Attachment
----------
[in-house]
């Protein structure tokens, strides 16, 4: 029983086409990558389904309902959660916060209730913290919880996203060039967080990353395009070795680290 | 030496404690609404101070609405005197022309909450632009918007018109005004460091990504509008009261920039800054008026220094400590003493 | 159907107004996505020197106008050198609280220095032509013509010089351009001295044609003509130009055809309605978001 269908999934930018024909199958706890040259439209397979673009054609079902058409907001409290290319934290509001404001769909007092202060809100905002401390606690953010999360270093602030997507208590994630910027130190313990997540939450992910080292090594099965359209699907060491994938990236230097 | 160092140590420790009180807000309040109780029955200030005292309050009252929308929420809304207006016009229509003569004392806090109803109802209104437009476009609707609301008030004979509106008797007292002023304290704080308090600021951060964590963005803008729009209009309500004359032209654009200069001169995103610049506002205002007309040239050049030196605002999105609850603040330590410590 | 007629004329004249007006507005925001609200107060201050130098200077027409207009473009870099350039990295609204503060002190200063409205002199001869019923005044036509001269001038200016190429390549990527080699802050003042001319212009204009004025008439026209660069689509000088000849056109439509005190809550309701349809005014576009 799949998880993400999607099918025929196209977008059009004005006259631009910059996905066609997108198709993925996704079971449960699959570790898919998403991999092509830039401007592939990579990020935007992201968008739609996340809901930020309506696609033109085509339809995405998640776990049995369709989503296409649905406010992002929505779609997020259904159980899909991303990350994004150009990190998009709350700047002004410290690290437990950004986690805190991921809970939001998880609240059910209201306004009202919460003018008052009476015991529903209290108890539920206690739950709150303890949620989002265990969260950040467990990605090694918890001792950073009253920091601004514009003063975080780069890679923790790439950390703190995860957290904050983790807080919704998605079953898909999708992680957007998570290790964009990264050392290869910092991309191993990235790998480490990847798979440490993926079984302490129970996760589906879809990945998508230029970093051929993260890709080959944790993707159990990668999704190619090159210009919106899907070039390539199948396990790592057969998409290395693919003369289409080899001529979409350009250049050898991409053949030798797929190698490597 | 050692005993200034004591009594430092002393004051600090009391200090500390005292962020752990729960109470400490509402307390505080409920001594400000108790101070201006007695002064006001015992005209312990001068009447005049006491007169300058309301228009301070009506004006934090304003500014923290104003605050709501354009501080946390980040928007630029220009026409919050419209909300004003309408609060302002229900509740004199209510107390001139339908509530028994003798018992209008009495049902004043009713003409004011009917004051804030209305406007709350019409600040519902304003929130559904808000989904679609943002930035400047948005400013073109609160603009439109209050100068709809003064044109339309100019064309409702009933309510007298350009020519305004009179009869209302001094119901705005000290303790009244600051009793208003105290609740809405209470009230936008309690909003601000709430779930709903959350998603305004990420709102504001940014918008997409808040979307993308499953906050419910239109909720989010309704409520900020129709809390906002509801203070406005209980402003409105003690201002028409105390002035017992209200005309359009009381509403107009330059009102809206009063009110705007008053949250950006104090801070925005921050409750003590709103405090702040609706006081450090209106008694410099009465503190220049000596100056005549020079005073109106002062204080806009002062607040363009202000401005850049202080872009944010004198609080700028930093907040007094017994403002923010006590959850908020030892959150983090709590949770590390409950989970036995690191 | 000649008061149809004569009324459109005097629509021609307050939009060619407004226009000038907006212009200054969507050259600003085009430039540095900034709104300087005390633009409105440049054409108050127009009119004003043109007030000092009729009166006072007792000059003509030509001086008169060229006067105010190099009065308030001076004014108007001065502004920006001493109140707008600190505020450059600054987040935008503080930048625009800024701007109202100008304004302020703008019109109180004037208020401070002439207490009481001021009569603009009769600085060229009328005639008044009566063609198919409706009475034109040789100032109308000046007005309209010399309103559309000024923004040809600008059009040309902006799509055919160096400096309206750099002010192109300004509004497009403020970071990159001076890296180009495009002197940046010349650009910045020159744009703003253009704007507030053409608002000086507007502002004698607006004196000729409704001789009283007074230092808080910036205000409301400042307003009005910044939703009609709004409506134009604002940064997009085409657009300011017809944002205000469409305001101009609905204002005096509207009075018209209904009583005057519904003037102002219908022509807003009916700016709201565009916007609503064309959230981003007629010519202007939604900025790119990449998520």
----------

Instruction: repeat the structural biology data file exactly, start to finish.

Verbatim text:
[in-house]
């Protein structure tokens, strides 16, 4: 029983086409990558389904309902959660916060209730913290919880996203060039967080990353395009070795680290 | 030496404690609404101070609405005197022309909450632009918007018109005004460091990504509008009261920039800054008026220094400590003493 | 159907107004996505020197106008050198609280220095032509013509010089351009001295044609003509130009055809309605978001 269908999934930018024909199958706890040259439209397979673009054609079902058409907001409290290319934290509001404001769909007092202060809100905002401390606690953010999360270093602030997507208590994630910027130190313990997540939450992910080292090594099965359209699907060491994938990236230097 | 160092140590420790009180807000309040109780029955200030005292309050009252929308929420809304207006016009229509003569004392806090109803109802209104437009476009609707609301008030004979509106008797007292002023304290704080308090600021951060964590963005803008729009209009309500004359032209654009200069001169995103610049506002205002007309040239050049030196605002999105609850603040330590410590 | 007629004329004249007006507005925001609200107060201050130098200077027409207009473009870099350039990295609204503060002190200063409205002199001869019923005044036509001269001038200016190429390549990527080699802050003042001319212009204009004025008439026209660069689509000088000849056109439509005190809550309701349809005014576009 799949998880993400999607099918025929196209977008059009004005006259631009910059996905066609997108198709993925996704079971449960699959570790898919998403991999092509830039401007592939990579990020935007992201968008739609996340809901930020309506696609033109085509339809995405998640776990049995369709989503296409649905406010992002929505779609997020259904159980899909991303990350994004150009990190998009709350700047002004410290690290437990950004986690805190991921809970939001998880609240059910209201306004009202919460003018008052009476015991529903209290108890539920206690739950709150303890949620989002265990969260950040467990990605090694918890001792950073009253920091601004514009003063975080780069890679923790790439950390703190995860957290904050983790807080919704998605079953898909999708992680957007998570290790964009990264050392290869910092991309191993990235790998480490990847798979440490993926079984302490129970996760589906879809990945998508230029970093051929993260890709080959944790993707159990990668999704190619090159210009919106899907070039390539199948396990790592057969998409290395693919003369289409080899001529979409350009250049050898991409053949030798797929190698490597 | 050692005993200034004591009594430092002393004051600090009391200090500390005292962020752990729960109470400490509402307390505080409920001594400000108790101070201006007695002064006001015992005209312990001068009447005049006491007169300058309301228009301070009506004006934090304003500014923290104003605050709501354009501080946390980040928007630029220009026409919050419209909300004003309408609060302002229900509740004199209510107390001139339908509530028994003798018992209008009495049902004043009713003409004011009917004051804030209305406007709350019409600040519902304003929130559904808000989904679609943002930035400047948005400013073109609160603009439109209050100068709809003064044109339309100019064309409702009933309510007298350009020519305004009179009869209302001094119901705005000290303790009244600051009793208003105290609740809405209470009230936008309690909003601000709430779930709903959350998603305004990420709102504001940014918008997409808040979307993308499953906050419910239109909720989010309704409520900020129709809390906002509801203070406005209980402003409105003690201002028409105390002035017992209200005309359009009381509403107009330059009102809206009063009110705007008053949250950006104090801070925005921050409750003590709103405090702040609706006081450090209106008694410099009465503190220049000596100056005549020079005073109106002062204080806009002062607040363009202000401005850049202080872009944010004198609080700028930093907040007094017994403002923010006590959850908020030892959150983090709590949770590390409950989970036995690191 | 000649008061149809004569009324459109005097629509021609307050939009060619407004226009000038907006212009200054969507050259600003085009430039540095900034709104300087005390633009409105440049054409108050127009009119004003043109007030000092009729009166006072007792000059003509030509001086008169060229006067105010190099009065308030001076004014108007001065502004920006001493109140707008600190505020450059600054987040935008503080930048625009800024701007109202100008304004302020703008019109109180004037208020401070002439207490009481001021009569603009009769600085060229009328005639008044009566063609198919409706009475034109040789100032109308000046007005309209010399309103559309000024923004040809600008059009040309902006799509055919160096400096309206750099002010192109300004509004497009403020970071990159001076890296180009495009002197940046010349650009910045020159744009703003253009704007507030053409608002000086507007502002004698607006004196000729409704001789009283007074230092808080910036205000409301400042307003009005910044939703009609709004409506134009604002940064997009085409657009300011017809944002205000469409305001101009609905204002005096509207009075018209209904009583005057519904003037102002219908022509807003009916700016709201565009916007609503064309959230981003007629010519202007939604900025790119990449998520």